Understandably, excitement is growing about the future of disability care in Australia and that has accelerated with each individual agreement reached between the state and territory governments and the commonwealth. People with a disability around Australia, their carers and families, are slowly rediscovering a long lost hope, that their needs might be sufficiently met by government. Of course there is going to be palpable excitement. Of course there will be some celebration.
But we need to be very careful about how we view recent events. As advocates and supporters of this much-needed reform we must not allow ourselves to get too swept up in the emotion of important days like yesterday. There is no doubt that commitments like that agreed to by Julia Gillard and Campbell Newman are a big step forward, but a lot can still go wrong between now and 2018-19. In fact, there is a need to continue to be cautious until well after the scheme is fully operational across the country. Things can still go a bit pear-shaped.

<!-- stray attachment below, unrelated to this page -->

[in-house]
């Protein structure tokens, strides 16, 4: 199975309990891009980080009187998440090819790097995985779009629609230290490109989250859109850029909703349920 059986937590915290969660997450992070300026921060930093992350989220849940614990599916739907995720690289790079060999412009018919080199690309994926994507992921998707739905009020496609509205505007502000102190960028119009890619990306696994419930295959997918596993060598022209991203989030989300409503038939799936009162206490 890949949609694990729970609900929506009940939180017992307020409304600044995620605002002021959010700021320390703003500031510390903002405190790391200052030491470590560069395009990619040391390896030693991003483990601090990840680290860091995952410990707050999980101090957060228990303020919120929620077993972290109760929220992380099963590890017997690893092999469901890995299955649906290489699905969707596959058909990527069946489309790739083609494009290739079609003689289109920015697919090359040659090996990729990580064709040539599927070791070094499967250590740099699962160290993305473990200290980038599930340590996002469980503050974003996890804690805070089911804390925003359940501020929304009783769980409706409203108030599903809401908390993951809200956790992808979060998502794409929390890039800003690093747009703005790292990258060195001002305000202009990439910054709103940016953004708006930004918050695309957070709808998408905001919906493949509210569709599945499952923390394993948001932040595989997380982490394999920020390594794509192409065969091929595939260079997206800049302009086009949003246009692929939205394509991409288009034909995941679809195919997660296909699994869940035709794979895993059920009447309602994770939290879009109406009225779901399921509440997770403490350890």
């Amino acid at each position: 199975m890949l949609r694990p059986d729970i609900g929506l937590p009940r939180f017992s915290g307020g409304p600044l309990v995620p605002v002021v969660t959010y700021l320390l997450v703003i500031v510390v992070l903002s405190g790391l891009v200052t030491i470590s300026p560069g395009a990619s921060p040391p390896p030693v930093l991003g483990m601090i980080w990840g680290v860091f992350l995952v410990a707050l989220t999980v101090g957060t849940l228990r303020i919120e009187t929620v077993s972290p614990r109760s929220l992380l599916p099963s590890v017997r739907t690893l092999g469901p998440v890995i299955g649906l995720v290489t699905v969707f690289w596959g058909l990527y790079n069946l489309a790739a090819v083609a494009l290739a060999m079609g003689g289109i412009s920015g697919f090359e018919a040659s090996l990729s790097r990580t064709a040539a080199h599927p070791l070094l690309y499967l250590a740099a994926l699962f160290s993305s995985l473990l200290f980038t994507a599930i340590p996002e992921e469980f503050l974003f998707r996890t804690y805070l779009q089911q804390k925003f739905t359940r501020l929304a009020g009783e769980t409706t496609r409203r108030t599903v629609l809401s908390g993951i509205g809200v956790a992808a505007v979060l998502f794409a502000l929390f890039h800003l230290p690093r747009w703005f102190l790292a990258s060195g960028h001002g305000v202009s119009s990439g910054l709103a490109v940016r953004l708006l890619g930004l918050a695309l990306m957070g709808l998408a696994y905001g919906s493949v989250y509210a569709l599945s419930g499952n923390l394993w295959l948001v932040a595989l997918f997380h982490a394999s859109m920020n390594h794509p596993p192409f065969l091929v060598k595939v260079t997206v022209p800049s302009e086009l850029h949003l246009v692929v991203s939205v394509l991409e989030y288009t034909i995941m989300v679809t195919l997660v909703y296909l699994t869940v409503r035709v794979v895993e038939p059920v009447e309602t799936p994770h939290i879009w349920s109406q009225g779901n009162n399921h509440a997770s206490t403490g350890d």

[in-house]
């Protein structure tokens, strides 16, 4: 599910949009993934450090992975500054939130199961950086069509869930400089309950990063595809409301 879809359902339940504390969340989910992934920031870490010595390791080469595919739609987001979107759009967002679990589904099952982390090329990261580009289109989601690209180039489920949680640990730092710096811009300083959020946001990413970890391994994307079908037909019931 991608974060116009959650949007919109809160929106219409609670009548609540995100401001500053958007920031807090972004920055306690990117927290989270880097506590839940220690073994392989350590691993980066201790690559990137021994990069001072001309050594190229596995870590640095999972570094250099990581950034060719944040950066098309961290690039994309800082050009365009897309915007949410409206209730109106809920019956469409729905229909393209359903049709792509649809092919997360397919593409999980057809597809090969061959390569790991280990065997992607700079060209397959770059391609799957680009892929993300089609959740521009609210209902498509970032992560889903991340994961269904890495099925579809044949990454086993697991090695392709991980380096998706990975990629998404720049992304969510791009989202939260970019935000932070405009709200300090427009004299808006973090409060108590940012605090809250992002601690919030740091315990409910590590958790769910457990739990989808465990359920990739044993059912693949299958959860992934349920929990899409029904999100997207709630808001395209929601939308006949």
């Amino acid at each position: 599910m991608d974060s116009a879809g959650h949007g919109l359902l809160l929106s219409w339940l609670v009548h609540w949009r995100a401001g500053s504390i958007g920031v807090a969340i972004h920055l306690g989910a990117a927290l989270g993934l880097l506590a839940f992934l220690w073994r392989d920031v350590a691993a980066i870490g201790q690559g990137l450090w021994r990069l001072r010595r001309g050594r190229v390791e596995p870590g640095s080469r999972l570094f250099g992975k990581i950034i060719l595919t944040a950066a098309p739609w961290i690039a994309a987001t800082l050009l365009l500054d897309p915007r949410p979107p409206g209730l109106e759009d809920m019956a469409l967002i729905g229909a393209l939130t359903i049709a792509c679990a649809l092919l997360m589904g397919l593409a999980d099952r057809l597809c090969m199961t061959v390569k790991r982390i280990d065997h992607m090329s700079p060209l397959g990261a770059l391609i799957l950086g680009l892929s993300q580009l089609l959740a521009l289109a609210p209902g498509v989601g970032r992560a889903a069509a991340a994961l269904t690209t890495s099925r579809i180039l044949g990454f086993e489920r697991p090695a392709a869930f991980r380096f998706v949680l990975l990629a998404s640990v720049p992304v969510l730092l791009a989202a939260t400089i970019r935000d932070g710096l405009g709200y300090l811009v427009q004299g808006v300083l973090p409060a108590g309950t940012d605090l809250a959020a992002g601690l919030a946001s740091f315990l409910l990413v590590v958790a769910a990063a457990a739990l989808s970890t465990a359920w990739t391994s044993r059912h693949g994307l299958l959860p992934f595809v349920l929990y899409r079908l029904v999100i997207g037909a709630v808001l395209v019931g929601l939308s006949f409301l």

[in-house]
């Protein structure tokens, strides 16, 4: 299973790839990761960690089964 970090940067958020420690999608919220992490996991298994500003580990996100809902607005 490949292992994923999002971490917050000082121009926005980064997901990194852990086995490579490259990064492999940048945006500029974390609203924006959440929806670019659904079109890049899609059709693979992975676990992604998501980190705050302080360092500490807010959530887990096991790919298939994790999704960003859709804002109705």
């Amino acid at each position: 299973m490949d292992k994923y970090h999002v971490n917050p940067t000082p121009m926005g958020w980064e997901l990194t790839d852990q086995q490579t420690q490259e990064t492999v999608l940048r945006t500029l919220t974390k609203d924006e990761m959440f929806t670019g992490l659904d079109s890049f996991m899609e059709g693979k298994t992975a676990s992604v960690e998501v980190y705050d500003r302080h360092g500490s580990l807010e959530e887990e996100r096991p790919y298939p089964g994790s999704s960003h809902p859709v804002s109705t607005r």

The first, but most surmountable roadblock is getting the recalcitrant state of Western Australia and the Northern Territory to agree to a funding commitment for the rollout with the commonwealth.
Western Australia wants to sign up but wants more decentralised control of the scheme in the state and that is fair enough, because service delivery should be based on a largely decentralised bureaucracy. Negotiations between WA and the federal government will continue and a resolution of some sort appears inevitable. But caution is still the order of the day here and both the state and the commonwealth must continue negotiations with an open mind and a desire for compromise on the specific issues WA has with the policy.